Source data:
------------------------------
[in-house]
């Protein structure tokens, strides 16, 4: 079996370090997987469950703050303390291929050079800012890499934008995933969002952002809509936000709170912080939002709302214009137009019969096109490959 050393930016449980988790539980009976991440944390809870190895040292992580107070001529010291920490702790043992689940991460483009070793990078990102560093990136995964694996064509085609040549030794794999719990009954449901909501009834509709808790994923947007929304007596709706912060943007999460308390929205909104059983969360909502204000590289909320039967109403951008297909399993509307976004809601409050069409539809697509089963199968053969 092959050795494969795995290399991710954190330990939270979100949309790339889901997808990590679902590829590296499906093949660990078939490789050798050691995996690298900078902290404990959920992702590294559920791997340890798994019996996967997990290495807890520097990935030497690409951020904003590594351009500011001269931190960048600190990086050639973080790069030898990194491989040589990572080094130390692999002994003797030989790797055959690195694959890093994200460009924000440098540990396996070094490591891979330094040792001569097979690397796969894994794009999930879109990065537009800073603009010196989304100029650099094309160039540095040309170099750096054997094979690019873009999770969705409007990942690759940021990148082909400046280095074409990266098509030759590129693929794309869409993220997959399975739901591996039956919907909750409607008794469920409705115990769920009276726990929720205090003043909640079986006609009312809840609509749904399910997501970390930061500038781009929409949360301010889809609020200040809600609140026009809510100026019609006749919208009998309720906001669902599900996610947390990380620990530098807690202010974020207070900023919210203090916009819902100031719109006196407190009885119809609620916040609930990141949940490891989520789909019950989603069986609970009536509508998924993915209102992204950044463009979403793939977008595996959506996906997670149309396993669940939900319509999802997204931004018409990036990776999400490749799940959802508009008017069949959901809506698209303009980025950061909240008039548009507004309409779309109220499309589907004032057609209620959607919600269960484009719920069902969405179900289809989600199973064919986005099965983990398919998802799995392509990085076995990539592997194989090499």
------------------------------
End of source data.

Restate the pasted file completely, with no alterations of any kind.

[in-house]
């Protein structure tokens, strides 16, 4: 079996370090997987469950703050303390291929050079800012890499934008995933969002952002809509936000709170912080939002709302214009137009019969096109490959 050393930016449980988790539980009976991440944390809870190895040292992580107070001529010291920490702790043992689940991460483009070793990078990102560093990136995964694996064509085609040549030794794999719990009954449901909501009834509709808790994923947007929304007596709706912060943007999460308390929205909104059983969360909502204000590289909320039967109403951008297909399993509307976004809601409050069409539809697509089963199968053969 092959050795494969795995290399991710954190330990939270979100949309790339889901997808990590679902590829590296499906093949660990078939490789050798050691995996690298900078902290404990959920992702590294559920791997340890798994019996996967997990290495807890520097990935030497690409951020904003590594351009500011001269931190960048600190990086050639973080790069030898990194491989040589990572080094130390692999002994003797030989790797055959690195694959890093994200460009924000440098540990396996070094490591891979330094040792001569097979690397796969894994794009999930879109990065537009800073603009010196989304100029650099094309160039540095040309170099750096054997094979690019873009999770969705409007990942690759940021990148082909400046280095074409990266098509030759590129693929794309869409993220997959399975739901591996039956919907909750409607008794469920409705115990769920009276726990929720205090003043909640079986006609009312809840609509749904399910997501970390930061500038781009929409949360301010889809609020200040809600609140026009809510100026019609006749919208009998309720906001669902599900996610947390990380620990530098807690202010974020207070900023919210203090916009819902100031719109006196407190009885119809609620916040609930990141949940490891989520789909019950989603069986609970009536509508998924993915209102992204950044463009979403793939977008595996959506996906997670149309396993669940939900319509999802997204931004018409990036990776999400490749799940959802508009008017069949959901809506698209303009980025950061909240008039548009507004309409779309109220499309589907004032057609209620959607919600269960484009719920069902969405179900289809989600199973064919986005099965983990398919998802799995392509990085076995990539592997194989090499």